The searchlight followed her, and a shudder ran through all who saw her, for lashed to the helm was a corpse, with drooping head, which swung horribly to and fro at each motion of the ship. No other form could be seen on deck at all. A great awe came on all as they realised that the ship, as if by a miracle, had found the harbour, unsteered save by the hands of a dead man…There was of course a considerable concussion as the vessel drove up on the sand-heap. Every spar, rope, and stay was strained, and some of the ‘top-hammer’ came crashing down. But, strangest of all, the very instant the shore was touched, an immense dog sprang up on deck from below, as if shot up by the concussion, and running forward, jumped from the bow on to the sand. Making straight for the steep cliff, where the churchyard hangs over the laneway to the East Pier so steeply that some of the flat tombstones – ‘thruff-steans’ or ‘through-stones’, as they call them in the Whitby vernacular – actually project over where the sustaining cliff has fallen away, it disappeared in the darkness, which seemed intensified just beyond the focus of the searchlight.
From Dracula by Bram Stoker
I’ve recently returned from Whitby: a busy little port on the north east coast with a long and illustrious history. It’s one of the finest little towns in the north of England and one I’ve revisited each year with Annalie for the past three Spring / Summers.
The ruined abbey on the cliff, the white-walled fishermen’s cottages with their orange tiled roofs and the blue sky punctuated by crying gulls and tolling church bells, help make it a perfect writers retreat.
It’s also a palaeontologists dream with regular rockslides revealing the fossil record of the inhabitants of long-dead oceans. Even for amateurs such as ourselves a stroll along the beach reveals fragments of ammonites, crinoids and nautiloids that lived on the seabed millions of years ago.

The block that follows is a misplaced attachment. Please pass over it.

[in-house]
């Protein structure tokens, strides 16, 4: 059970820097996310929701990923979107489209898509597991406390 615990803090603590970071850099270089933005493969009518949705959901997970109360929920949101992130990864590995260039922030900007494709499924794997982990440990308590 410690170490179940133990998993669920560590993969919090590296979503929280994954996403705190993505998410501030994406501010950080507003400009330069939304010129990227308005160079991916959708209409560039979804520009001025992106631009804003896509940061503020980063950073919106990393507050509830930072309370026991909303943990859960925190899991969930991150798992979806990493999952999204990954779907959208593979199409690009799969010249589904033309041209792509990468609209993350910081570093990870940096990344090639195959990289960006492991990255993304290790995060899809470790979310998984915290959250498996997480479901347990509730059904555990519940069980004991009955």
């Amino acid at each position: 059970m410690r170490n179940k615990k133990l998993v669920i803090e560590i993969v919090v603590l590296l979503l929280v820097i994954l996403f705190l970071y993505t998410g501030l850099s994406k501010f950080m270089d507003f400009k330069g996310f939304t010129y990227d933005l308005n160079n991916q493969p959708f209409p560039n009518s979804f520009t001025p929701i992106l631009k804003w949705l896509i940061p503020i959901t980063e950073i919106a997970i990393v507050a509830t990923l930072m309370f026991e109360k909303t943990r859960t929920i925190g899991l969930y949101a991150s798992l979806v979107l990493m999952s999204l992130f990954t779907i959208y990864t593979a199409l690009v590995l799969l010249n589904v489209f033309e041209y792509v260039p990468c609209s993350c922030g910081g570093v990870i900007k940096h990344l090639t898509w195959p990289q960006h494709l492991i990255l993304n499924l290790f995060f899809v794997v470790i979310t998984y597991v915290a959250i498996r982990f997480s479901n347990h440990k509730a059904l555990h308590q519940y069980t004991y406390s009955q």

St Mary’s churchyard, where parts of Dracula take place, sits adjacent to the abbey and the sandstone monuments to the dead, weathered and honeycombed by wind and rain, ease out from the church to the edge of the cliffs. Last winter severe storms brought down a section of cliff above the town and with it part of the churchyard. Carried down and scattered by the landslide, many of the bones ended up at the back of Fortune’s Kippers smokehouse. It’s as though the dead; no longer content to lie around and wait to be petrified, have burst out from their underground chambers to dally once more among the living. The Goths will love it…
The church itself, where Captain Cook attended as an apprentice sailor, is an architectural wonder: large boxed family pews dominate the nave surrounded on all sides by tiered public galleries raised on columns high above. Large inscribed tablets fixed to the walls remind people of the perils of ignorance and the glory of God.
The early nineteenth century saw an evangelical revival and sermons could last for hours. In the 1820’s the Reverend James Andrews fixed two large ear trumpets to the side of the pulpit so that his long suffering wife, who had mercifully gone deaf, could be perched at the base and plugged in. A gesture he no-doubt believed would bring her salvation.
Dracula only drinks blood and we’ve already had black pudding, so unfortunately no recipe this week.
The dog in the picture isn’t really Dracula. It’s Jasmine from Tweedies Bar posing for her picture in Grasmere churchyard.
Next week: Even the cows love it…